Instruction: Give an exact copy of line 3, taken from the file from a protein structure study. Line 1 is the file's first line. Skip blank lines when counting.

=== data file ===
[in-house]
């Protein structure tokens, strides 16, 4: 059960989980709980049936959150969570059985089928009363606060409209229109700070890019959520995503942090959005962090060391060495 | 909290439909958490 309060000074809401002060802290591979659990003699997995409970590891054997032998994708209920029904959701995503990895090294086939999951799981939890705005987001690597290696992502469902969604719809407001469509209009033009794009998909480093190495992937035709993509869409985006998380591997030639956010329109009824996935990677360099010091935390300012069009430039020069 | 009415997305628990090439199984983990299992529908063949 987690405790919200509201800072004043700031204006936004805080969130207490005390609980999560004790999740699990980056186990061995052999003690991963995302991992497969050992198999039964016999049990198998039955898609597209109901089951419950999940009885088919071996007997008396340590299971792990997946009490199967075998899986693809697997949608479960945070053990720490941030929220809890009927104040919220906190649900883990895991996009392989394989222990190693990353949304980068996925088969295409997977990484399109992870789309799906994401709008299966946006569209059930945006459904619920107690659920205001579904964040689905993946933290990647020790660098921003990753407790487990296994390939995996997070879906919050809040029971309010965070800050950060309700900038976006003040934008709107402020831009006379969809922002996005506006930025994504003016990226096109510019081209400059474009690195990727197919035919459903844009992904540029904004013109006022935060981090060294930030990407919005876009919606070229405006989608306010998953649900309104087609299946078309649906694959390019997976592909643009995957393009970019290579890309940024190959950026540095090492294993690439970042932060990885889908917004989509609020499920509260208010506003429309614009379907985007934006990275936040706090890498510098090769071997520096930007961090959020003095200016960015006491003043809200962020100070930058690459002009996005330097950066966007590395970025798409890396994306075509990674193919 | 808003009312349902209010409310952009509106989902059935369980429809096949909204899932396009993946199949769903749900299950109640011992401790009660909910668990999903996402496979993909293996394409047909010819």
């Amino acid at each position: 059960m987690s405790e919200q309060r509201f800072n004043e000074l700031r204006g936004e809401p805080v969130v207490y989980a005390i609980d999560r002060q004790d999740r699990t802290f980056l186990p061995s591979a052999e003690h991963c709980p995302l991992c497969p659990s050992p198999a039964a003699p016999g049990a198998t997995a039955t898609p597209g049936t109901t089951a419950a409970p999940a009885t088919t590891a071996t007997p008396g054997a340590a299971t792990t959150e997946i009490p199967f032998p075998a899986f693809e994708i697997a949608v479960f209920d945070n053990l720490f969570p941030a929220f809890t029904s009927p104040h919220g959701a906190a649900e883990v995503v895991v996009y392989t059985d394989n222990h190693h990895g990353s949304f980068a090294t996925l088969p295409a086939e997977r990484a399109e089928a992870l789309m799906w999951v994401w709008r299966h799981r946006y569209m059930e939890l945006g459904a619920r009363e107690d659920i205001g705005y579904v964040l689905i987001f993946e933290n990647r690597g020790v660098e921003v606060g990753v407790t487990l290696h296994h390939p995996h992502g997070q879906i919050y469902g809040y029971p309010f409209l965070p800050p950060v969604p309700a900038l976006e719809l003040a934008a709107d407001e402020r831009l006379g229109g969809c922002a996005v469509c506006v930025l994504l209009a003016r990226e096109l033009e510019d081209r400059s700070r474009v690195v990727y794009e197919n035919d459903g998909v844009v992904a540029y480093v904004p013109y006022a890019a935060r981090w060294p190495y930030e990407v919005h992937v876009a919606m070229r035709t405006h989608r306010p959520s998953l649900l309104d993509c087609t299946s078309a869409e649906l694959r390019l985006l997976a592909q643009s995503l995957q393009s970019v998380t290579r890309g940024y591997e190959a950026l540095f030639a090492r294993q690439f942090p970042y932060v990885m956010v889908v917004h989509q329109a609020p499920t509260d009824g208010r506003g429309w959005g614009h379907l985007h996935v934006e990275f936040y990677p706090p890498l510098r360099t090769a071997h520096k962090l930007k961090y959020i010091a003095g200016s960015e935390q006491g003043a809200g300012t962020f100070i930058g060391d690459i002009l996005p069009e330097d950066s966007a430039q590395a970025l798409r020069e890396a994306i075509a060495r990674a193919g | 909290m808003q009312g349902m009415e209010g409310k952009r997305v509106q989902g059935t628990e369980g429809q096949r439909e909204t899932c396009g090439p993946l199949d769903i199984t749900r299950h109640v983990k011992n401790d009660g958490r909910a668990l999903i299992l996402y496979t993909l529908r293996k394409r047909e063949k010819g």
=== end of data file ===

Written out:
């Amino acid at each position: 059960m987690s405790e919200q309060r509201f800072n004043e000074l700031r204006g936004e809401p805080v969130v207490y989980a005390i609980d999560r002060q004790d999740r699990t802290f980056l186990p061995s591979a052999e003690h991963c709980p995302l991992c497969p659990s050992p198999a039964a003699p016999g049990a198998t997995a039955t898609p597209g049936t109901t089951a419950a409970p999940a009885t088919t590891a071996t007997p008396g054997a340590a299971t792990t959150e997946i009490p199967f032998p075998a899986f693809e994708i697997a949608v479960f209920d945070n053990l720490f969570p941030a929220f809890t029904s009927p104040h919220g959701a906190a649900e883990v995503v895991v996009y392989t059985d394989n222990h190693h990895g990353s949304f980068a090294t996925l088969p295409a086939e997977r990484a399109e089928a992870l789309m799906w999951v994401w709008r299966h799981r946006y569209m059930e939890l945006g459904a619920r009363e107690d659920i205001g705005y579904v964040l689905i987001f993946e933290n990647r690597g020790v660098e921003v606060g990753v407790t487990l290696h296994h390939p995996h992502g997070q879906i919050y469902g809040y029971p309010f409209l965070p800050p950060v969604p309700a900038l976006e719809l003040a934008a709107d407001e402020r831009l006379g229109g969809c922002a996005v469509c506006v930025l994504l209009a003016r990226e096109l033009e510019d081209r400059s700070r474009v690195v990727y794009e197919n035919d459903g998909v844009v992904a540029y480093v904004p013109y006022a890019a935060r981090w060294p190495y930030e990407v919005h992937v876009a919606m070229r035709t405006h989608r306010p959520s998953l649900l309104d993509c087609t299946s078309a869409e649906l694959r390019l985006l997976a592909q643009s995503l995957q393009s970019v998380t290579r890309g940024y591997e190959a950026l540095f030639a090492r294993q690439f942090p970042y932060v990885m956010v889908v917004h989509q329109a609020p499920t509260d009824g208010r506003g429309w959005g614009h379907l985007h996935v934006e990275f936040y990677p706090p890498l510098r360099t090769a071997h520096k962090l930007k961090y959020i010091a003095g200016s960015e935390q006491g003043a809200g300012t962020f100070i930058g060391d690459i002009l996005p069009e330097d950066s966007a430039q590395a970025l798409r020069e890396a994306i075509a060495r990674a193919g | 909290m808003q009312g349902m009415e209010g409310k952009r997305v509106q989902g059935t628990e369980g429809q096949r439909e909204t899932c396009g090439p993946l199949d769903i199984t749900r299950h109640v983990k011992n401790d009660g958490r909910a668990l999903i299992l996402y496979t993909l529908r293996k394409r047909e063949k010819g």